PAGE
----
• Text overlays. While text overlays aren’t something you need for every photo, they are another way to add variety and share additional information. This option is especially ideal for how tos and lists.
  • Good information. Make sure you write a solid description of the photo you pinned, along with a clear CTA when applicable.

If you’re creating your own original content to pin on Pinterest, you can use sites like Canva to design a perfectly sized graphic (735 px by 1102 px). The site even offers free templates and images to help get you started — or you can pay $1 for their premium options.

If you’re sharing an app, article, product or recipe pin, you can include additional information with those using the Pinterest’s Rich Pin feature. You’ll have to add this feature to your account, but it’s free and shows more than your traditional pin.

Companies like Whole Foods Market have really taken advantage of this option.

With the product Rich Pin, you can include real-time pricing and share where pinners can purchase the product. That alleviates some of the work on the customer’s part and helps improve your level of customer service.

You can also make it easier for customers to make purchases by adding a “Buy It” button, allowing them to make purchases straight from their mobile device.

And just a note on using hashtags in your pins: They aren’t as effective on Pinterest as they are on other sites like Twitter, and they can actually negatively affect your ranking if you use too many. So, use them sparingly.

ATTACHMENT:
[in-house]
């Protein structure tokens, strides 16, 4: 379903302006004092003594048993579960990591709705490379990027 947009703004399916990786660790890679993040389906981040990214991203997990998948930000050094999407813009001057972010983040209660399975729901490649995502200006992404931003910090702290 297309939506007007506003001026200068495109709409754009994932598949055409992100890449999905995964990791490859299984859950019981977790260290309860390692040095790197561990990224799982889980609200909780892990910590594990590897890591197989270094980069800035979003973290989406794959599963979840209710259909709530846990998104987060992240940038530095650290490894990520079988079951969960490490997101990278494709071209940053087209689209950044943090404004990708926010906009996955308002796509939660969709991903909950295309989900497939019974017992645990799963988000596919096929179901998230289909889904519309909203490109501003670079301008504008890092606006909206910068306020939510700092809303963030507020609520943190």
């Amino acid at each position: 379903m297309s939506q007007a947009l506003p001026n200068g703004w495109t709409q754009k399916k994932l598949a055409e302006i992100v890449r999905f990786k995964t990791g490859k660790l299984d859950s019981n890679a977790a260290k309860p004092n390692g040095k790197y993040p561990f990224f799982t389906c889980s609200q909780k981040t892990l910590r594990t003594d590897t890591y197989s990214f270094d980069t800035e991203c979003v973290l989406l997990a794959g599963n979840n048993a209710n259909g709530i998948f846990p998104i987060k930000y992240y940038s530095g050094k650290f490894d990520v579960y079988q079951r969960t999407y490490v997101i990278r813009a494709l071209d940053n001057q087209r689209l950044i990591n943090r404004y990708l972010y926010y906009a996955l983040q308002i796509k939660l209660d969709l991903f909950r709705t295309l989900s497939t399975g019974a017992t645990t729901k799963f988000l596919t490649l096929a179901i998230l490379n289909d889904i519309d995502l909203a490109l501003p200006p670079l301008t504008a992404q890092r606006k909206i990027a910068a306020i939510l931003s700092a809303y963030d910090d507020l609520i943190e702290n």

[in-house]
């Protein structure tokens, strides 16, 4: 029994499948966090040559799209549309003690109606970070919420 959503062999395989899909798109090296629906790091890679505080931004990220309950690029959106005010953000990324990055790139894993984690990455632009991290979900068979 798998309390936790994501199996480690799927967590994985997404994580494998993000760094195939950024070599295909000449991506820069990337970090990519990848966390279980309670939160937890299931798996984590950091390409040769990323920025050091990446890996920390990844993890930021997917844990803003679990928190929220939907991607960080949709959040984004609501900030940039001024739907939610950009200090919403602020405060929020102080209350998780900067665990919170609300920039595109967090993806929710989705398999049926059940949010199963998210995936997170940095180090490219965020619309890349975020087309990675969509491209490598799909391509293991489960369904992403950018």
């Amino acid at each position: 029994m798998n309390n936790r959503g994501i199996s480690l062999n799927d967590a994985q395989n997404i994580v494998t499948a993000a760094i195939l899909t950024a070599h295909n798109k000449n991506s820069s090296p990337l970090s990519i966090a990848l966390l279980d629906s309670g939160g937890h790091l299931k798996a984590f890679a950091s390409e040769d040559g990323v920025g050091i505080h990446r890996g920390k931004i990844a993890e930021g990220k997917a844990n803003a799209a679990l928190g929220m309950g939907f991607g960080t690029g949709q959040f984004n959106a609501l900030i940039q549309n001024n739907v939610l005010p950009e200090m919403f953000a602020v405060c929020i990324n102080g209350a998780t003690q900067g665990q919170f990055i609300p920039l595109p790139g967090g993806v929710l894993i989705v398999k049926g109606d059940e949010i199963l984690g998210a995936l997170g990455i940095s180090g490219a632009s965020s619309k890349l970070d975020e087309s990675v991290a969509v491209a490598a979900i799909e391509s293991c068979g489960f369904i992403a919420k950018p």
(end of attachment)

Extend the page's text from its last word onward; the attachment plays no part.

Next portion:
Use Boards as a Marketing Tool

Your Pinterest boards aren’t the place to get lazy. They may only consist of a few words, but that doesn’t make board names any less important.

Not only are boards how you group your pins, but they are also another way for you to showcase what you offer and that you know your audience, which is especially pivotal with retention.

Take L.L.Bean for example. They created a mixture of fun and brand-themed boards, even including ones for L.L.Bean cat lovers and weddings. All of the boards stick to their brand style, without coming across as too sales-heavy.

Constant Contact is another one that does a good job of strategically creating boards that highlight their platform’s features. They target their audience with boards like Marketing Humor, Small Biz Stories and Copywriting Tips.